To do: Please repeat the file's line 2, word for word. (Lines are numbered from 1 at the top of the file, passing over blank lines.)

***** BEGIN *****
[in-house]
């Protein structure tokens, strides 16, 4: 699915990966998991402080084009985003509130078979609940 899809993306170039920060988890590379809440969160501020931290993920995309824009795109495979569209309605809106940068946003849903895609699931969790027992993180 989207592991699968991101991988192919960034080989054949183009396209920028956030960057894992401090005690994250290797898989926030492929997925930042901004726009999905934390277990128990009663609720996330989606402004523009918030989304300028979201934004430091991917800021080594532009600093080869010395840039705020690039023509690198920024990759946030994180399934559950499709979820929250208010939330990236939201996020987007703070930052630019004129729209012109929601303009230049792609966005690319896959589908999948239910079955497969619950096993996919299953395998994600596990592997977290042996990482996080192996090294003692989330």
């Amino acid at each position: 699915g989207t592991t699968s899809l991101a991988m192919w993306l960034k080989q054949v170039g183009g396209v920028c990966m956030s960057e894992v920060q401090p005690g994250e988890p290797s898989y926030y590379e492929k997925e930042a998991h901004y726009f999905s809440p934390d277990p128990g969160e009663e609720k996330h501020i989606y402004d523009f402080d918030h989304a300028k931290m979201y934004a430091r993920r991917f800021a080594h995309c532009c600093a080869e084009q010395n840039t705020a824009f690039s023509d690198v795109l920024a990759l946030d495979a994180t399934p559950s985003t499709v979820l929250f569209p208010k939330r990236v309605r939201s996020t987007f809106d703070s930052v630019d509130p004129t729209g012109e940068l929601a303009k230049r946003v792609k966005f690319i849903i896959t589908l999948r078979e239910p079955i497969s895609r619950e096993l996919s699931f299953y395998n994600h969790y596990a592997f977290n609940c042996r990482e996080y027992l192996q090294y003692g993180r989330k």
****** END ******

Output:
């Protein structure tokens, strides 16, 4: 699915990966998991402080084009985003509130078979609940 899809993306170039920060988890590379809440969160501020931290993920995309824009795109495979569209309605809106940068946003849903895609699931969790027992993180 989207592991699968991101991988192919960034080989054949183009396209920028956030960057894992401090005690994250290797898989926030492929997925930042901004726009999905934390277990128990009663609720996330989606402004523009918030989304300028979201934004430091991917800021080594532009600093080869010395840039705020690039023509690198920024990759946030994180399934559950499709979820929250208010939330990236939201996020987007703070930052630019004129729209012109929601303009230049792609966005690319896959589908999948239910079955497969619950096993996919299953395998994600596990592997977290042996990482996080192996090294003692989330």